//print the elements in tree of v in order sort(BSTNode v)

if

sort(v.left()); print v.getData(); sort(v.right());

(v == null) return;

31 Searching in a BST  Searching in a BST

//return the node w such that w.getData() == k or null if such a node //does not exist

BSTNode search (v, k)

{

if (v == null) return null; if (v.getData() == k) return v; if (k < v.getData()) return search(v.left(), k); else return search(v.right(), k) }

Analysis:

search traverses (only) a path down from the root

does NOT traverse the entire tree

O(depth of result node) = O(h), where h is the height of the tree

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insert 25 Inserting in a BST  Inserting in a BST
25

{

insert 25

There is only one place where 25 can go

//create and insert node with key k in the right place

void insert (v, k)

//this can only happen if inserting in an empty tree

if (v == null) return new BSTNode(k);

if (k <= v.getData()) {

if (v.left() == null) { //insert node as left child of v u = new BSTNode(k); v.setLeft(u); } else { return insert(v.left(), k);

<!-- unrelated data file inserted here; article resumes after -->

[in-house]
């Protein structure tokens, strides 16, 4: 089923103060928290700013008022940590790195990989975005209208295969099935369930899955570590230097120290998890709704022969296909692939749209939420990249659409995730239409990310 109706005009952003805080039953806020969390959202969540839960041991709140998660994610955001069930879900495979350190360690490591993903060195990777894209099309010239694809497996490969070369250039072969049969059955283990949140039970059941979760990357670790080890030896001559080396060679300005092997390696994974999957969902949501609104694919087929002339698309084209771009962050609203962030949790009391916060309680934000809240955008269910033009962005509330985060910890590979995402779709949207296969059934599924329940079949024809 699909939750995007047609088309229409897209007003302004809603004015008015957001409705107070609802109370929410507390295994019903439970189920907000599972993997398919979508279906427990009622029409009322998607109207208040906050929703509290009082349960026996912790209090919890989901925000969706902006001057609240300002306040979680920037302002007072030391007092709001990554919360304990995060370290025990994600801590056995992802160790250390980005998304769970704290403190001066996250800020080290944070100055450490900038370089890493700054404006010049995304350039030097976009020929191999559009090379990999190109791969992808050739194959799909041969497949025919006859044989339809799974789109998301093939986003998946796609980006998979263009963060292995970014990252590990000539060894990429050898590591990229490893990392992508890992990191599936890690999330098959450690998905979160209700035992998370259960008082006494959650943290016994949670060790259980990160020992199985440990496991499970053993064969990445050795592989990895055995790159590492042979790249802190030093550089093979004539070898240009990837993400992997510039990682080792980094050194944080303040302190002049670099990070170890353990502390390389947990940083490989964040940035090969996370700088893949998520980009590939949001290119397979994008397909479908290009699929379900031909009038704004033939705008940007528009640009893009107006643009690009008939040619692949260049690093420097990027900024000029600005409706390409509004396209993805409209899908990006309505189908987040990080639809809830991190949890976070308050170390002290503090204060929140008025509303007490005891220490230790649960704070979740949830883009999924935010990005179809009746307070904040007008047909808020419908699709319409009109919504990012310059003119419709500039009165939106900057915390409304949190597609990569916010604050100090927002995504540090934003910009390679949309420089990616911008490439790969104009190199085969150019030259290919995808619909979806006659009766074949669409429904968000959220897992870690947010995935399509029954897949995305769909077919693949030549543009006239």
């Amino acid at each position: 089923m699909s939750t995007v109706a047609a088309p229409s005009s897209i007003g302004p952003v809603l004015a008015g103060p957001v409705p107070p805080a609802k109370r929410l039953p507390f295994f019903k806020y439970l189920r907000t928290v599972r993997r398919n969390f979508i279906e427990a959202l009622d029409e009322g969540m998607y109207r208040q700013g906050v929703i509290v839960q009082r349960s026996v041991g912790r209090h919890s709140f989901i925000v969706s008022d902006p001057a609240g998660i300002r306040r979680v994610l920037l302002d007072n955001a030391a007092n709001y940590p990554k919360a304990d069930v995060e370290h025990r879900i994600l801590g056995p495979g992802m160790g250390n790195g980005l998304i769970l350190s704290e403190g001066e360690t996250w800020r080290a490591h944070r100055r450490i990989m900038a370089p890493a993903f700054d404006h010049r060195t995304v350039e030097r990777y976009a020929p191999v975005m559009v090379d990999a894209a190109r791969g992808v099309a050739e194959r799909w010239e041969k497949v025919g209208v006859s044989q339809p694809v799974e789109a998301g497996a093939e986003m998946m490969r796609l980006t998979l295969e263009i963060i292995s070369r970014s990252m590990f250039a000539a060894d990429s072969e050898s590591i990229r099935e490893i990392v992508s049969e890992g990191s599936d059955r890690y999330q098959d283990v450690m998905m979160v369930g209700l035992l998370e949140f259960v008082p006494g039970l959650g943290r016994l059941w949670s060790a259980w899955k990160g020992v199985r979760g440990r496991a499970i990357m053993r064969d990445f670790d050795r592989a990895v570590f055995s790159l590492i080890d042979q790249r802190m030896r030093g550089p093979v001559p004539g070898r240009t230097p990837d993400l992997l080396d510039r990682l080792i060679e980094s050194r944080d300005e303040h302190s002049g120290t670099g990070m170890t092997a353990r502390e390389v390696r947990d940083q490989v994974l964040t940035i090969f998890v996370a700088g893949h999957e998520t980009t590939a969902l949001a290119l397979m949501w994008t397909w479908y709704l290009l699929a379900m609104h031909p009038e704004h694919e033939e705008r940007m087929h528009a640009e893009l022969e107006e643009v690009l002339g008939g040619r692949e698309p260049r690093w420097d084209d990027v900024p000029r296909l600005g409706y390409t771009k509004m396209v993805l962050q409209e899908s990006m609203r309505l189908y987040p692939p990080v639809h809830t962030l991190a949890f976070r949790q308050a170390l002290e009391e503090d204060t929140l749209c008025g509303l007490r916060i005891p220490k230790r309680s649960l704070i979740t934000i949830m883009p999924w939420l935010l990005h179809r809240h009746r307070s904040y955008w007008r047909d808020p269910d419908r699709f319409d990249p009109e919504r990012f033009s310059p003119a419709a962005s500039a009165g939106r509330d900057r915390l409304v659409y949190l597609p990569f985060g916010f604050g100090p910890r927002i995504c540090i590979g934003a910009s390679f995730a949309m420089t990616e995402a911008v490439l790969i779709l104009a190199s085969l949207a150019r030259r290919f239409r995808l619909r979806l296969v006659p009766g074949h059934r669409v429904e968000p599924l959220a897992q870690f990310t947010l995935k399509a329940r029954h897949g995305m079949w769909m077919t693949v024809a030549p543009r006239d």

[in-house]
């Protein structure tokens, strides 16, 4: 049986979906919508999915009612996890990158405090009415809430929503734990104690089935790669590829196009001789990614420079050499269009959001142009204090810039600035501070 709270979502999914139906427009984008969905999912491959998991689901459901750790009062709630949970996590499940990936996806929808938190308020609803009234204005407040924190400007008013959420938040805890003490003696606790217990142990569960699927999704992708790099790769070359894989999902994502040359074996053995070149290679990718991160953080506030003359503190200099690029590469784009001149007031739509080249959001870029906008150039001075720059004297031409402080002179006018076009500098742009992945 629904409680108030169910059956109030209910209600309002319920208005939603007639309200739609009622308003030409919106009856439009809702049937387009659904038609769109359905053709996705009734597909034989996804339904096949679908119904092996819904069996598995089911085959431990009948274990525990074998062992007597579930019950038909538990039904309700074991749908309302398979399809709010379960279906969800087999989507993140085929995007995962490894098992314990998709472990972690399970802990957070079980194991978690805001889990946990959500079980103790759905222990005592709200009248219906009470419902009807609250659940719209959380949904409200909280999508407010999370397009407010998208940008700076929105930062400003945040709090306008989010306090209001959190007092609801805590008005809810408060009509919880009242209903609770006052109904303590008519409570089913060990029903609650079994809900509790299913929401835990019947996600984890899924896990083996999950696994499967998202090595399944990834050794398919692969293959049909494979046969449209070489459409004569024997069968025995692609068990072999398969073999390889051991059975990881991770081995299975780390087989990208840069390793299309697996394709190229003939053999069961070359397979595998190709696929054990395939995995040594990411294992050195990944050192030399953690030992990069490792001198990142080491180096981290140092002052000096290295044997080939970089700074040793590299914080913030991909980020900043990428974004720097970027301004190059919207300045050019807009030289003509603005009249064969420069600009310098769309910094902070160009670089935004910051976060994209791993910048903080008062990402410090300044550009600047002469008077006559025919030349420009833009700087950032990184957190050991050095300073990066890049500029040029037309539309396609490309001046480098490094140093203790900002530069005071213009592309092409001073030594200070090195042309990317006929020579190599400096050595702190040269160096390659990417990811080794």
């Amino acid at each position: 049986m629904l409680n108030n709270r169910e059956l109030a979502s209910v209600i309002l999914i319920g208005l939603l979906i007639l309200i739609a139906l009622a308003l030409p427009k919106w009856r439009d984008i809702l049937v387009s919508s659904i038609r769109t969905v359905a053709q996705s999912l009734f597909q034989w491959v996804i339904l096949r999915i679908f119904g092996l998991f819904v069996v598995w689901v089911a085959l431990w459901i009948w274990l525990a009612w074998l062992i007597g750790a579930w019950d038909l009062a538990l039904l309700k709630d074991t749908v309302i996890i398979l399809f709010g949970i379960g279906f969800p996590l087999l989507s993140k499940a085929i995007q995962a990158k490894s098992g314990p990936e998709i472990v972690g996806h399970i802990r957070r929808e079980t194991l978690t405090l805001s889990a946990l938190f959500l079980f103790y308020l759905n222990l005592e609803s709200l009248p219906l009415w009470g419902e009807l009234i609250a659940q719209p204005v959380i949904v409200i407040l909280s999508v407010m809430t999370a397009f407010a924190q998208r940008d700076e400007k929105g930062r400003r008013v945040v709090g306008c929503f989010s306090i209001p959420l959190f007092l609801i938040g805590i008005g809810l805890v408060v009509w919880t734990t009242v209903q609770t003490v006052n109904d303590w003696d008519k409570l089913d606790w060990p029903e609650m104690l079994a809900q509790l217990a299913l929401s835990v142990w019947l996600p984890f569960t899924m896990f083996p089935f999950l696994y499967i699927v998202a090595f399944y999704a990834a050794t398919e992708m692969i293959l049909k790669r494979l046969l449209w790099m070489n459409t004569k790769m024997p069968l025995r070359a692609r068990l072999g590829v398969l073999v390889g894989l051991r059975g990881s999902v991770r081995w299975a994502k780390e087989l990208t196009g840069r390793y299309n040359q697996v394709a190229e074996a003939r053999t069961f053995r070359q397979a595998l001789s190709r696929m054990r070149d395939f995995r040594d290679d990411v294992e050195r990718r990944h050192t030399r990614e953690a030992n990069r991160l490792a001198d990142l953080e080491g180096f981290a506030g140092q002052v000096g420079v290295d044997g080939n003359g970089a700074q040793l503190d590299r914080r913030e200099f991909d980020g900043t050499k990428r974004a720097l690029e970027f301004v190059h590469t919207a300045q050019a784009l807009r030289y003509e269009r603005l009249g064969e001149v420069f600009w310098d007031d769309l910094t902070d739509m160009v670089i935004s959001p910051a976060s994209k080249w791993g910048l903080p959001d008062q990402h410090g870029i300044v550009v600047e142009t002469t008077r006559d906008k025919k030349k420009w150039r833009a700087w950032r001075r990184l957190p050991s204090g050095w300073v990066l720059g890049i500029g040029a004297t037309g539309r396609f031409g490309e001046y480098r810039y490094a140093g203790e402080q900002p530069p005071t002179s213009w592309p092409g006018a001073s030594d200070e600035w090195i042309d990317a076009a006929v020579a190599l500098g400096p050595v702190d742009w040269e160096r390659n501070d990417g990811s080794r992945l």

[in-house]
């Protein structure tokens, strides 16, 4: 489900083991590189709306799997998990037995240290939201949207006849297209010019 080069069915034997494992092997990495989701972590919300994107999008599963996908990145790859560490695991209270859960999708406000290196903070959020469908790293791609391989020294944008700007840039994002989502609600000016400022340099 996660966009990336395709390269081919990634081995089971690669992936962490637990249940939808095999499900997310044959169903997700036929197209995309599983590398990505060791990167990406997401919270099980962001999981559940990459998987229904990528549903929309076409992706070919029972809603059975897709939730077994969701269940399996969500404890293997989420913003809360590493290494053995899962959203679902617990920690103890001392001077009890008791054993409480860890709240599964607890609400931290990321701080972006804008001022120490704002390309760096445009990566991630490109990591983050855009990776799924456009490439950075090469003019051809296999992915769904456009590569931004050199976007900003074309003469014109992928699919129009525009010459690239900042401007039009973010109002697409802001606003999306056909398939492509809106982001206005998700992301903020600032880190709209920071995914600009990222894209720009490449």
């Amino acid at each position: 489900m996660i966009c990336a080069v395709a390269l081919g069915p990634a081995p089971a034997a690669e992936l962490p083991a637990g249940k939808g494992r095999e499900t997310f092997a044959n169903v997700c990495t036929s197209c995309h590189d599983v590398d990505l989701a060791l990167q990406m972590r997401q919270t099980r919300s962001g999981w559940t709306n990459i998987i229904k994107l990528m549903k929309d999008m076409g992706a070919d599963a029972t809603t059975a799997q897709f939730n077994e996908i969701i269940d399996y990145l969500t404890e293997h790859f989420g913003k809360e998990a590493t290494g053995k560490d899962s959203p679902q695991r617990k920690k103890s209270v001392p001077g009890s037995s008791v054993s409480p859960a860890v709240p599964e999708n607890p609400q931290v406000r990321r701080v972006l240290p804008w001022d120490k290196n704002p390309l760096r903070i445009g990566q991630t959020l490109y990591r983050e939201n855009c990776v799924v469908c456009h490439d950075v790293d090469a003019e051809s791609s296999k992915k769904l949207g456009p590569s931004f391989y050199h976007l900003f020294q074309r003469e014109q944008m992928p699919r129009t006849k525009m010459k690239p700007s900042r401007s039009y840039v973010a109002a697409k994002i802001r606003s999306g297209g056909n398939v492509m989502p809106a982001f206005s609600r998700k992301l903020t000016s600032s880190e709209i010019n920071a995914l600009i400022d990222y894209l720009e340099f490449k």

}

} else //if (v.getData() > k) {

}

Analysis: Inserting in a BST

• similar with searching

• traverses a path from the root to the inserted node

• O(depth of inserted node)

• this is O(h), where h is the height of the tree Deleting in a BST

delete 87

delete 21

delete 90 case 1:

delete a leaf x

• if x is left of its parent, set parent(x).left = null

• else set parent(x).right = null

case 2: delete a node with one child

• link parent(x) to the child of x

case 2: delete a node with 2 children

delete 90 Deleting in a BST u

copy in u 94 and delete 94

• the left-most child of right(x)

or

copy in u 87 and delete 87

• the right-most child of left(x)  node has <=1 child

node has <=1 child

Analysis: Deleting in a BST

• traverses a path from the root to the deleted node

• and sometimes from the deleted node to its left-most child

• this is O(h), where h is the height of the tree BST performance

Because of search property, all operations follow one root-leaf path

• insert:

• delete:

• search: O(h)

O(h)

O(h)

We know that

in a tree of n nodes

• h >= lg (n+1) - 1

• h <= n-1

So in the worst case h is O(n)

• BST insert, search, delete: O(n) 40

worst-case scenario

 • start with an empty tree • insert 1 • insert 2 • insert 3 • insert 4 • • insert n BST performance

it is possible to maintain that the height of the tree is Theta(lg n) at all times

• perform rotations during insert and delete to maintain these constraints

Balanced BSTs: h is Theta(lg n)

• Red-Black trees

• AVL trees

• 2-3-4 trees

• B-trees

to find out more

take csci231 ( Algorithms)